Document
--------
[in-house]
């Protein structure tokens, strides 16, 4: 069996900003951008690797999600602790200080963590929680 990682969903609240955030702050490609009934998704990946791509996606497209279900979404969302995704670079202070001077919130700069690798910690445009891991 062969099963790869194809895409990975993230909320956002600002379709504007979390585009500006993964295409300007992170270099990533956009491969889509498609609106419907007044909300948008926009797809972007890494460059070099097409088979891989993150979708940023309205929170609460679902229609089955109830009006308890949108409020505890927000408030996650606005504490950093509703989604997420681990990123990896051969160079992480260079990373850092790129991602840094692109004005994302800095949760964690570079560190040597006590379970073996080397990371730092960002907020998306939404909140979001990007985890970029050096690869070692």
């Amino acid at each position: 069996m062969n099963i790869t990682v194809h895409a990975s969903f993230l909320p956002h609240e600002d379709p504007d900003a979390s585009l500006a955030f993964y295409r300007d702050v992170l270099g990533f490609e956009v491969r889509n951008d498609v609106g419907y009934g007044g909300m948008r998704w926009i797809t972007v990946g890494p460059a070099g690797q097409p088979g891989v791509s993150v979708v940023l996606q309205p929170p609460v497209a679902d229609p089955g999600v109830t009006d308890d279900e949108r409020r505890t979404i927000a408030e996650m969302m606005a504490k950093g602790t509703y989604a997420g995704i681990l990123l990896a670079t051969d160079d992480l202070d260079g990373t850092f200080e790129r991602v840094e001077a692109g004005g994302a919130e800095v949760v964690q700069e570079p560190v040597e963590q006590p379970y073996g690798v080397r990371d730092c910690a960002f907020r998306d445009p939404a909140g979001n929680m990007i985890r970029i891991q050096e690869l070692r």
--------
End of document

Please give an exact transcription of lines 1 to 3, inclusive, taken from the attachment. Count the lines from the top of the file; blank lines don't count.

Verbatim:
[in-house]
């Protein structure tokens, strides 16, 4: 069996900003951008690797999600602790200080963590929680 990682969903609240955030702050490609009934998704990946791509996606497209279900979404969302995704670079202070001077919130700069690798910690445009891991 062969099963790869194809895409990975993230909320956002600002379709504007979390585009500006993964295409300007992170270099990533956009491969889509498609609106419907007044909300948008926009797809972007890494460059070099097409088979891989993150979708940023309205929170609460679902229609089955109830009006308890949108409020505890927000408030996650606005504490950093509703989604997420681990990123990896051969160079992480260079990373850092790129991602840094692109004005994302800095949760964690570079560190040597006590379970073996080397990371730092960002907020998306939404909140979001990007985890970029050096690869070692």
């Amino acid at each position: 069996m062969n099963i790869t990682v194809h895409a990975s969903f993230l909320p956002h609240e600002d379709p504007d900003a979390s585009l500006a955030f993964y295409r300007d702050v992170l270099g990533f490609e956009v491969r889509n951008d498609v609106g419907y009934g007044g909300m948008r998704w926009i797809t972007v990946g890494p460059a070099g690797q097409p088979g891989v791509s993150v979708v940023l996606q309205p929170p609460v497209a679902d229609p089955g999600v109830t009006d308890d279900e949108r409020r505890t979404i927000a408030e996650m969302m606005a504490k950093g602790t509703y989604a997420g995704i681990l990123l990896a670079t051969d160079d992480l202070d260079g990373t850092f200080e790129r991602v840094e001077a692109g004005g994302a919130e800095v949760v964690q700069e570079p560190v040597e963590q006590p379970y073996g690798v080397r990371d730092c910690a960002f907020r998306d445009p939404a909140g979001n929680m990007i985890r970029i891991q050096e690869l070692r």